The truth about Jury duty in Ontario
In the era of digital communication, it's weird to check your physical mailbox and receive something other than bills or the original junk mail. So when I got my jury duty summons, I was reminded of all the movies and TV shows I watched growing up with adults grumbling about having to serve on a jury. But being summoned for jury duty in Ontario is nothing like the movies. Here's a look into how jury duty works in the province.
If you receive a summons, it is your civic duty as a Canadian citizen to attend court at the court location noted on your summons at the specified date and time. Don't forget to tell your employer you have to attend jury selection. In Canada, employers must give employees time off to attend selection and to serve as jurors. Under the Employment Standards Act, a juror is considered to be on unpaid leave for the period of jury duty.
When you arrive at the courthouse, you take your summons paper to the jury room, where the jury constable finds your name in a binder and marks you present. Then you are put into colour-coordinated panels, with which you wait to be called to potentially be selected for a trial. I actually spent my entire first day of jury panel waiting for something to happen and was dismissed at the end of the day. But that doesn't mean you have completed your duty because you must return every day up to a week. During that week, though, there are reasons you can be dismissed such as a scheduled vacation or chronic medical condition or if you are a business owner.
Jury selection (part 1)
On the third day of jury panel, my group was called for jury selection. We were moved upstairs and went into a courtroom. The judge, court registrar, court reporter, the prosecutor, the defense counsel and the accused were assembled. The accused entered their pleas. This was a criminal trial. The judge explained how jury selection would work, and then it was determined whether potential jurors knew either the accused or any of the witnesses (because that would be terms of dismissal) and we were told we would again have an opportunity to be dismissed, if need be, by pleading our case to the judge.
Jury selection (the optional part)
Once the initial introductions are made, it is time to start selecting jurors. Papers with each potential jurors' details are placed in a wooden drum and the court registrar reaches into the drum and calls out a potential juror's information (name, panel number and area of residence). This person is a temporary "trier." Another temporary trier is also called and sworn in. The registrar then draws the name of the first potential juror. She is sworn in and asked a question that the judge, prosecution and defense agreed upon. When she answers, the two triers say "acceptable" or "unacceptable" and, if she is deemed "unacceptable," the person is excused. This is all optional because if the lawyers don't want to screen prospective jurors, there are no "triers."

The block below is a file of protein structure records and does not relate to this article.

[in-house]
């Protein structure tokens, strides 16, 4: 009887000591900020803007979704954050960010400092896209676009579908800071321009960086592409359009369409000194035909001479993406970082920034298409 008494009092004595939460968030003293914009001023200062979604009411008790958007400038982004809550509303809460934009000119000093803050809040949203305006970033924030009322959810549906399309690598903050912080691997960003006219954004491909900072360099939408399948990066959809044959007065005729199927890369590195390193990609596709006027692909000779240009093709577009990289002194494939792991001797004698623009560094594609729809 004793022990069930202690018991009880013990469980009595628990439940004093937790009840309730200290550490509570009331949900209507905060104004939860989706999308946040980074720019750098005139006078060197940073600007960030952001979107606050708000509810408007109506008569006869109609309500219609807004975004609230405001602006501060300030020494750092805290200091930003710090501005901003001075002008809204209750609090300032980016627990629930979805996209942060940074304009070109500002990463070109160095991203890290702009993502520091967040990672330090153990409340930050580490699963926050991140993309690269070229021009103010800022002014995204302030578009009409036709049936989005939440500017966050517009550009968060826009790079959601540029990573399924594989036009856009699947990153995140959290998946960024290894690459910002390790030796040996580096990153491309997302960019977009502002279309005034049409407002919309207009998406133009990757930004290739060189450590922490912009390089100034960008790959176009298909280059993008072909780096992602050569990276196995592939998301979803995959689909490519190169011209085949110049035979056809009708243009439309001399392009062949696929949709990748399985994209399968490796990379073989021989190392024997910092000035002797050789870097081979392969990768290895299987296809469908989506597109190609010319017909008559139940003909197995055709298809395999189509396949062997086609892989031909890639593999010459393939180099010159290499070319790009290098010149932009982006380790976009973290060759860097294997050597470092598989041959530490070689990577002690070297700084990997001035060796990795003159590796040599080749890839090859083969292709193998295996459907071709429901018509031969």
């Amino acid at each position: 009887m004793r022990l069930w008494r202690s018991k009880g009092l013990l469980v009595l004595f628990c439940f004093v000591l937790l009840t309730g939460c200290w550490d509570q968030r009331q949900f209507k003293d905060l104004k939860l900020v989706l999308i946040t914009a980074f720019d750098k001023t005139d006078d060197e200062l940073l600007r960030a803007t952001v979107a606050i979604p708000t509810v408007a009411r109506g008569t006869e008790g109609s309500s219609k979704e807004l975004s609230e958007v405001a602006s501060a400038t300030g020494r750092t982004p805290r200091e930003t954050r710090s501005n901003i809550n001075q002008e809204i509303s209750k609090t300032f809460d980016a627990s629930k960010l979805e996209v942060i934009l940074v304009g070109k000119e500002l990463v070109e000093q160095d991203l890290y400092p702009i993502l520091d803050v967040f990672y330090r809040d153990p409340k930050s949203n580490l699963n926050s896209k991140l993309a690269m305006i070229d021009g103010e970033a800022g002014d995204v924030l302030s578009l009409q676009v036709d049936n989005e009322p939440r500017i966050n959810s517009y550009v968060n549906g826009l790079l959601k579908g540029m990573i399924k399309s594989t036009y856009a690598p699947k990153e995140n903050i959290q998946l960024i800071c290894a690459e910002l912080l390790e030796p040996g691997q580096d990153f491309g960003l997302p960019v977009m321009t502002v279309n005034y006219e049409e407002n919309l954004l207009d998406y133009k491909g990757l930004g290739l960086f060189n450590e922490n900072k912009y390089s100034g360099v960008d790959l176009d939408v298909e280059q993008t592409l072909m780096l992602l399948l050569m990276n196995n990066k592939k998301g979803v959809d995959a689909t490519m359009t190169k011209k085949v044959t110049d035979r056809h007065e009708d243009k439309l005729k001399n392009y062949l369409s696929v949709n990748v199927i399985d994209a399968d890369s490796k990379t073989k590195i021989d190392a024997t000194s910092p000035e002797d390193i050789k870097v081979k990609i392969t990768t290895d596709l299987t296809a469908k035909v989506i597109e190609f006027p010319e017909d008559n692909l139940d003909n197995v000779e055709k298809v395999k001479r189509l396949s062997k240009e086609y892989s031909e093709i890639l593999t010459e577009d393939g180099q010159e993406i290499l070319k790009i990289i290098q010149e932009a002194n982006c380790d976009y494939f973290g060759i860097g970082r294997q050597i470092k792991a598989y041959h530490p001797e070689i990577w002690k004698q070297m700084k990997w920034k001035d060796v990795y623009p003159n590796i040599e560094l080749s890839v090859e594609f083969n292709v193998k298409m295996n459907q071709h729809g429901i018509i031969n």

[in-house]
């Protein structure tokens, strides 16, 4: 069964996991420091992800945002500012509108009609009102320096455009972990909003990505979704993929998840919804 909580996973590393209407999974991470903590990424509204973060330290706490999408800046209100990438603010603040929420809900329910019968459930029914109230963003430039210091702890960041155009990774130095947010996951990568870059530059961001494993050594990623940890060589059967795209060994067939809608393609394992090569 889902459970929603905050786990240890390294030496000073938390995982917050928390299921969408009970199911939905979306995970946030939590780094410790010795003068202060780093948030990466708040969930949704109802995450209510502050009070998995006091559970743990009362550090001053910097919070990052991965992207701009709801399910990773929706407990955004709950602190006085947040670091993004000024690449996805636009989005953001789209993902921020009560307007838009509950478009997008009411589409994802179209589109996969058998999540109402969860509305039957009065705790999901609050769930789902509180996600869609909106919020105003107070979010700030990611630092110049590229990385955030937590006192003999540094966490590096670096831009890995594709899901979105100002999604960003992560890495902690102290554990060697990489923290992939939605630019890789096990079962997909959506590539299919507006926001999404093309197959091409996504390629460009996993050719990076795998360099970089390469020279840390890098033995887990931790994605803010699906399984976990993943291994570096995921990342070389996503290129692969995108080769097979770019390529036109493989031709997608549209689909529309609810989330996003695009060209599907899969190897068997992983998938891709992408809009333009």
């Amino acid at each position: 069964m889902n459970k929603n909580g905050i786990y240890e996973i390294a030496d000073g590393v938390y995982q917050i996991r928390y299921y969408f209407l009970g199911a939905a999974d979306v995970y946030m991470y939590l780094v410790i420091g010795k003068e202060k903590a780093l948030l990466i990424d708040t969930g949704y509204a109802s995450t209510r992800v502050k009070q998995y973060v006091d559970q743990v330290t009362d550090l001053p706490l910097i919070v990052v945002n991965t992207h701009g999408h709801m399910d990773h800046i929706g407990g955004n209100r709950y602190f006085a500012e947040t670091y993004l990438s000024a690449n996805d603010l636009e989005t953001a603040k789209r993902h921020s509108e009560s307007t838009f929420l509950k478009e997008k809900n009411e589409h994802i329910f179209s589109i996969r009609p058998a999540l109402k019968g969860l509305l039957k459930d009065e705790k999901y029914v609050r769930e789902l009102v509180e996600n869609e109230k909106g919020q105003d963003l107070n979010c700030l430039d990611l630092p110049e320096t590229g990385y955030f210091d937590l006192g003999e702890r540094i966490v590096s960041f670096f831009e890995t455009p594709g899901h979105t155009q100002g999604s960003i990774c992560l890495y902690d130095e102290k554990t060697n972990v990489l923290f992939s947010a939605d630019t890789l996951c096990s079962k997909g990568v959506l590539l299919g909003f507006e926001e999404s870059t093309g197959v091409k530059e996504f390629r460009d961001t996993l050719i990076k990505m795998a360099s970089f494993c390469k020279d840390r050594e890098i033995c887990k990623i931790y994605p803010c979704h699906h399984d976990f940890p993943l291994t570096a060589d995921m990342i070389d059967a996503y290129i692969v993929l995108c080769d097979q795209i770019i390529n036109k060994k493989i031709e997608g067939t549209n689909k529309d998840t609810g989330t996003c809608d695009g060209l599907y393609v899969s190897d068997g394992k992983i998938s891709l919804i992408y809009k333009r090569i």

Jury selection (the final stage)
Each potential juror, if no screening questions are to be asked, is sworn in one by one and the lawyers have the opportunity to say "content" or "challenge." If "content," the lawyer would accept the person for the jury. Each lawyer has a specific number of times he or she can "challenge." The number of peremptory challenges depends on the defendant's charge. There can be as many as 20 (in a murder case) and as few as four (where the risk of jail is five years or less), according to criminal lawyer Brian Eberdt. This continues until there are 12 jurors.
This process is all too familiar to anyone who studies Canada's justice system, including paralegals who have the distinction of being allowed to represent clients in criminal code offences, traffic violations, municipal offences, various boards, agencies, commissions, and tribunals as well as small claims court. You can start your journey to becoming a paralegal at Centennial College's one-year certificate program, which prepares students for the Law Society of Upper Canada licensing exam that is required to practice in Ontario.
By Izabela Szydlo